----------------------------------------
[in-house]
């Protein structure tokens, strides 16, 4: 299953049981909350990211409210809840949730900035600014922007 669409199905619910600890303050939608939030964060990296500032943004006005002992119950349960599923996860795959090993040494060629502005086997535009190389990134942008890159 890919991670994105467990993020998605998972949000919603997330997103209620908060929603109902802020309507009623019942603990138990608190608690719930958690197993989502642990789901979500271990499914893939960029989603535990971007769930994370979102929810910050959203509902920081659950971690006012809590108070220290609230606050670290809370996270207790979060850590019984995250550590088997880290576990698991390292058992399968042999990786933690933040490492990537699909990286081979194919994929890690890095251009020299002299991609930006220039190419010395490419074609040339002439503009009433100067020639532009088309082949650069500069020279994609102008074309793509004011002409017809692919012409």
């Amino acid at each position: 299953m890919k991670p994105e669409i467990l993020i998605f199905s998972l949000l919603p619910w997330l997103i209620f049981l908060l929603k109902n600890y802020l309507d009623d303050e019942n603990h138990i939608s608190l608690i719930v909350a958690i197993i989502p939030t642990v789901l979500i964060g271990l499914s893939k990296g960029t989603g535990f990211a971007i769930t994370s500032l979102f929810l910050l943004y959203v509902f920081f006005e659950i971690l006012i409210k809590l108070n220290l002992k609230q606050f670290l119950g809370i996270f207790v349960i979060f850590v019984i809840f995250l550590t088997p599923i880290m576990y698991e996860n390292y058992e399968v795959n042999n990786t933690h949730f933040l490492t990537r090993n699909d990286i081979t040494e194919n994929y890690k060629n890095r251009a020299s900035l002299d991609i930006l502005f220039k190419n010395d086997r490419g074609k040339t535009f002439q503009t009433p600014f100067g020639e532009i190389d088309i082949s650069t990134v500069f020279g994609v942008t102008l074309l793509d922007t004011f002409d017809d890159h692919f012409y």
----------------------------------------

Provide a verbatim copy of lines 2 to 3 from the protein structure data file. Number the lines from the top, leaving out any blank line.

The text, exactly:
């Protein structure tokens, strides 16, 4: 299953049981909350990211409210809840949730900035600014922007 669409199905619910600890303050939608939030964060990296500032943004006005002992119950349960599923996860795959090993040494060629502005086997535009190389990134942008890159 890919991670994105467990993020998605998972949000919603997330997103209620908060929603109902802020309507009623019942603990138990608190608690719930958690197993989502642990789901979500271990499914893939960029989603535990971007769930994370979102929810910050959203509902920081659950971690006012809590108070220290609230606050670290809370996270207790979060850590019984995250550590088997880290576990698991390292058992399968042999990786933690933040490492990537699909990286081979194919994929890690890095251009020299002299991609930006220039190419010395490419074609040339002439503009009433100067020639532009088309082949650069500069020279994609102008074309793509004011002409017809692919012409």
């Amino acid at each position: 299953m890919k991670p994105e669409i467990l993020i998605f199905s998972l949000l919603p619910w997330l997103i209620f049981l908060l929603k109902n600890y802020l309507d009623d303050e019942n603990h138990i939608s608190l608690i719930v909350a958690i197993i989502p939030t642990v789901l979500i964060g271990l499914s893939k990296g960029t989603g535990f990211a971007i769930t994370s500032l979102f929810l910050l943004y959203v509902f920081f006005e659950i971690l006012i409210k809590l108070n220290l002992k609230q606050f670290l119950g809370i996270f207790v349960i979060f850590v019984i809840f995250l550590t088997p599923i880290m576990y698991e996860n390292y058992e399968v795959n042999n990786t933690h949730f933040l490492t990537r090993n699909d990286i081979t040494e194919n994929y890690k060629n890095r251009a020299s900035l002299d991609i930006l502005f220039k190419n010395d086997r490419g074609k040339t535009f002439q503009t009433p600014f100067g020639e532009i190389d088309i082949s650069t990134v500069f020279g994609v942008t102008l074309l793509d922007t004011f002409d017809d890159h692919f012409y």